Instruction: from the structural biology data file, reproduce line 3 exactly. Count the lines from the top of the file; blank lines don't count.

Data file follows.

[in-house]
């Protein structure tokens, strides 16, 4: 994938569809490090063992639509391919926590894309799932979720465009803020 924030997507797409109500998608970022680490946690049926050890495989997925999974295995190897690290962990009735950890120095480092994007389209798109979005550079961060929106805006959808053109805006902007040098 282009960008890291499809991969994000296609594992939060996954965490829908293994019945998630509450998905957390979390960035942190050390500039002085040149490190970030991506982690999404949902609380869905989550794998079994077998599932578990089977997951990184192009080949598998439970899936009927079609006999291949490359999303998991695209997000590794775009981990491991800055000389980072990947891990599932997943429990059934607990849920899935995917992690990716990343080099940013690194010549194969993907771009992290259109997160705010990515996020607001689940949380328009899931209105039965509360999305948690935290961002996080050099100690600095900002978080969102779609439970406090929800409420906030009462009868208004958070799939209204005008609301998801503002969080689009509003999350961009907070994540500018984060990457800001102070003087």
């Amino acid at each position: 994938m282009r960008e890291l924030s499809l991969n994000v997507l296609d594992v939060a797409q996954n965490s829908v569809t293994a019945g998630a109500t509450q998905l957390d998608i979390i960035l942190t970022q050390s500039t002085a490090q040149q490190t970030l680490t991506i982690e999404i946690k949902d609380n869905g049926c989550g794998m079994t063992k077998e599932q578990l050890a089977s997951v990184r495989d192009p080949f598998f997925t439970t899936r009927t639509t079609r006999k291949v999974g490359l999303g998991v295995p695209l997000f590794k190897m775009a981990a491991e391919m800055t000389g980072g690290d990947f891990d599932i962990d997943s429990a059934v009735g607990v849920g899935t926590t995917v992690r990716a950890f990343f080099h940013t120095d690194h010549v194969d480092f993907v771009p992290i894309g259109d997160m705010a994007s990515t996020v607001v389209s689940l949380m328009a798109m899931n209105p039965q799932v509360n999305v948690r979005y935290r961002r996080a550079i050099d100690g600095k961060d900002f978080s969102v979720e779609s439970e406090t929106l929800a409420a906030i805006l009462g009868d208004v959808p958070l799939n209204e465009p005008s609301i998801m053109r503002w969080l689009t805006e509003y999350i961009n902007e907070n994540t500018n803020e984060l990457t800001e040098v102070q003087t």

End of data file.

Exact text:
């Amino acid at each position: 994938m282009r960008e890291l924030s499809l991969n994000v997507l296609d594992v939060a797409q996954n965490s829908v569809t293994a019945g998630a109500t509450q998905l957390d998608i979390i960035l942190t970022q050390s500039t002085a490090q040149q490190t970030l680490t991506i982690e999404i946690k949902d609380n869905g049926c989550g794998m079994t063992k077998e599932q578990l050890a089977s997951v990184r495989d192009p080949f598998f997925t439970t899936r009927t639509t079609r006999k291949v999974g490359l999303g998991v295995p695209l997000f590794k190897m775009a981990a491991e391919m800055t000389g980072g690290d990947f891990d599932i962990d997943s429990a059934v009735g607990v849920g899935t926590t995917v992690r990716a950890f990343f080099h940013t120095d690194h010549v194969d480092f993907v771009p992290i894309g259109d997160m705010a994007s990515t996020v607001v389209s689940l949380m328009a798109m899931n209105p039965q799932v509360n999305v948690r979005y935290r961002r996080a550079i050099d100690g600095k961060d900002f978080s969102v979720e779609s439970e406090t929106l929800a409420a906030i805006l009462g009868d208004v959808p958070l799939n209204e465009p005008s609301i998801m053109r503002w969080l689009t805006e509003y999350i961009n902007e907070n994540t500018n803020e984060l990457t800001e040098v102070q003087t």